He was certain of his vocation but didn’t enter the seminary for another four years. Two years later, at the age of 19, he completed his chemistry studies and told his mother he wanted to study medicine. Upon learning that he was spending all his time reading theology books, she questioned him, and he responded calmly, “It’s medicine for the soul.” Before entering the seminary, he had to undergo the surgical removal of a diseased lung and wound up convalescing in tremendous pain for weeks afterwards. He recalls hearing many platitudes that did nothing to lift his spirits, until a nun named Sister Dolores, who had prepared him for first communion, connected his suffering to the suffering of Christ.

Looking back on that time, he says: “The key is to understand the cross as the seed of resurrection. Any attempt to cope with pain will bring partial results, if it is not based in transcendence. It is a gift to understand and fully live through pain. Even more: to live life fulfilled is a gift.”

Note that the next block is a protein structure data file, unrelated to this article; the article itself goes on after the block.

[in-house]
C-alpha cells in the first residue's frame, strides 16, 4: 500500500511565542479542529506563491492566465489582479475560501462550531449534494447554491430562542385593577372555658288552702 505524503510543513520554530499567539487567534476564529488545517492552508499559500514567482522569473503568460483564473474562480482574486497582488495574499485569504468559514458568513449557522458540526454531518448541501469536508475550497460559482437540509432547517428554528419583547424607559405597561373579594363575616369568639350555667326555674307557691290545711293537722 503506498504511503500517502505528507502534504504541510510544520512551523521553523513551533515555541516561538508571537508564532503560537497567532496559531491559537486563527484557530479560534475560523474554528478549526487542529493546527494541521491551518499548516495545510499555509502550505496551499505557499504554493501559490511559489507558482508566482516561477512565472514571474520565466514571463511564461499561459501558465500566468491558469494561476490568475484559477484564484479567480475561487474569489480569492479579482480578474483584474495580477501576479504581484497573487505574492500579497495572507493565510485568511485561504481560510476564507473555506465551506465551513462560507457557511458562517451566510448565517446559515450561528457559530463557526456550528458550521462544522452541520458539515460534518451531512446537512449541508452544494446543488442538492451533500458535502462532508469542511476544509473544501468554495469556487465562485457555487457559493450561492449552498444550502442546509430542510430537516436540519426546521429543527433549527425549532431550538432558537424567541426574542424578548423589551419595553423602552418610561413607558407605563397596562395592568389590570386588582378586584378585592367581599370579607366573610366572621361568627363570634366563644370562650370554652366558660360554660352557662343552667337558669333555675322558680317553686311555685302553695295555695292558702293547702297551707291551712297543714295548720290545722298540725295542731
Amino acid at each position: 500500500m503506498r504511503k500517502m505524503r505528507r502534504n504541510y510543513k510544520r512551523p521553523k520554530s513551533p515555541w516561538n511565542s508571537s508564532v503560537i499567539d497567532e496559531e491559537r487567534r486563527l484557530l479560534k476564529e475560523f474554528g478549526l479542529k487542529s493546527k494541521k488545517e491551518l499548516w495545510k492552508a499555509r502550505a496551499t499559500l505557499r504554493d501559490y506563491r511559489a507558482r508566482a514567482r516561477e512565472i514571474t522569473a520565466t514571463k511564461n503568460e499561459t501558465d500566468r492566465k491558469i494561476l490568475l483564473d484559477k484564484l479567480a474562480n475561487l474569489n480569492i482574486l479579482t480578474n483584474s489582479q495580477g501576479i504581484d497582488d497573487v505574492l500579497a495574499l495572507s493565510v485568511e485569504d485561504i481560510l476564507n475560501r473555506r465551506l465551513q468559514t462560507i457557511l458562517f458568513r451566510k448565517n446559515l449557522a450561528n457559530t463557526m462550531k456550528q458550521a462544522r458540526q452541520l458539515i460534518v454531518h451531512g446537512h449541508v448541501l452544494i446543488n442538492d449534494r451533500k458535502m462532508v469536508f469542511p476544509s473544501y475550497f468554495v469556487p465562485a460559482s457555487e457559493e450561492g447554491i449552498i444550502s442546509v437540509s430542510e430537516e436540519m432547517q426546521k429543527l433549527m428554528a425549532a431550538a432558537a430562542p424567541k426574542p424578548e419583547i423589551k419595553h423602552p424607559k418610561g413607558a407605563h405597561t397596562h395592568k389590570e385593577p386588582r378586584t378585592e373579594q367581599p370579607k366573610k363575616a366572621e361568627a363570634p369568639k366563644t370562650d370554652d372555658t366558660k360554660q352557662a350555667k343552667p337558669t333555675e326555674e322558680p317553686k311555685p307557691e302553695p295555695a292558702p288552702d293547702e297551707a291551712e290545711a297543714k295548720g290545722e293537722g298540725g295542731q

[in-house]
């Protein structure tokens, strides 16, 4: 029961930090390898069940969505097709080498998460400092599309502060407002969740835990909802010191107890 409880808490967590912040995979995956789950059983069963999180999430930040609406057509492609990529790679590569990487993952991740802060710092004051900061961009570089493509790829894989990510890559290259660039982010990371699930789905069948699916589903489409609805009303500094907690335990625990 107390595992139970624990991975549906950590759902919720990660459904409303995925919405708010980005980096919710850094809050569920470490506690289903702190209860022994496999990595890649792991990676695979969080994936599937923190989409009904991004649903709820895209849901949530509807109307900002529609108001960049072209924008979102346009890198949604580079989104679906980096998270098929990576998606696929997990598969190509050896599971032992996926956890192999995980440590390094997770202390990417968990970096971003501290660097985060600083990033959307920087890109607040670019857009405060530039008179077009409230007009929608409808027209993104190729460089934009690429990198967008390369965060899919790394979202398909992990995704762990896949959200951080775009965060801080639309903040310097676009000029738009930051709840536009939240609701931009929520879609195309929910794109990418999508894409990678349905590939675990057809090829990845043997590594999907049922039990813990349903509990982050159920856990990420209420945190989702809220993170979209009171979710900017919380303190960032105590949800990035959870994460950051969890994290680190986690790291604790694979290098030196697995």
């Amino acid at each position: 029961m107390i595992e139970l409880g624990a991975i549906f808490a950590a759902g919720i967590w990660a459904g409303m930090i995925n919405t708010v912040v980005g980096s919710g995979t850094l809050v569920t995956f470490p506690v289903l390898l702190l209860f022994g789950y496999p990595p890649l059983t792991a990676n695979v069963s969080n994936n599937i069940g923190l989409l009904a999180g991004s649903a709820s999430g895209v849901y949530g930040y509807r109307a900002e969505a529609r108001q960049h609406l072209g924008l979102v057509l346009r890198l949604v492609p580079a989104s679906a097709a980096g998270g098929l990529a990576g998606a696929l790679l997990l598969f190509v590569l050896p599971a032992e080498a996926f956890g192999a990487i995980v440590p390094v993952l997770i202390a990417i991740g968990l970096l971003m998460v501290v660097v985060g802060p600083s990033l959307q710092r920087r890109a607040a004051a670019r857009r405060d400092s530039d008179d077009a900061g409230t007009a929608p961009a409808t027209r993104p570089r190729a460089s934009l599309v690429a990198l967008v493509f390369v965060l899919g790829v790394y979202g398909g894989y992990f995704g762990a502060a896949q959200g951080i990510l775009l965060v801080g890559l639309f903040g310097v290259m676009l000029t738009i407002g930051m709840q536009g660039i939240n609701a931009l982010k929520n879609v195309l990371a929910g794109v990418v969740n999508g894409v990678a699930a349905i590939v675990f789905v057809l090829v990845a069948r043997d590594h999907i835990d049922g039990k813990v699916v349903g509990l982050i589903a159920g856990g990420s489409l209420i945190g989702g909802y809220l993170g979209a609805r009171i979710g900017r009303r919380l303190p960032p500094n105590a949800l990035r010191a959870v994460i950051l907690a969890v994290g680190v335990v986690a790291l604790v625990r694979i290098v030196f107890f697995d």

Traveling in Patience

In his interview with Ambrogetti and Rubin, Bergoglio says he joined the Society of Jesus because he was “attracted to its position on, to put it in military terms, the front lines of the Church, grounded in obedience and discipline. It was also due to its focus on missionary work.”

He came to be known among the people he served as Padre Jorge and was named Provincial Superior of the Society of Jesus in Argentina on July 31, 1973, just three months after making his perpetual profession of obedience to the pope. He served as Provincial Superior of Argentina during a period of political unrest and did much within that time to aid those persecuted by the government. In the 1980s, Padre Jorge became the rector of a seminary, which some saw as a self-imposed demotion. But it was a time in which he chose to return to teaching, writing, and hearing confessions. He even developed a reputation for being a good chef who would cook for his students.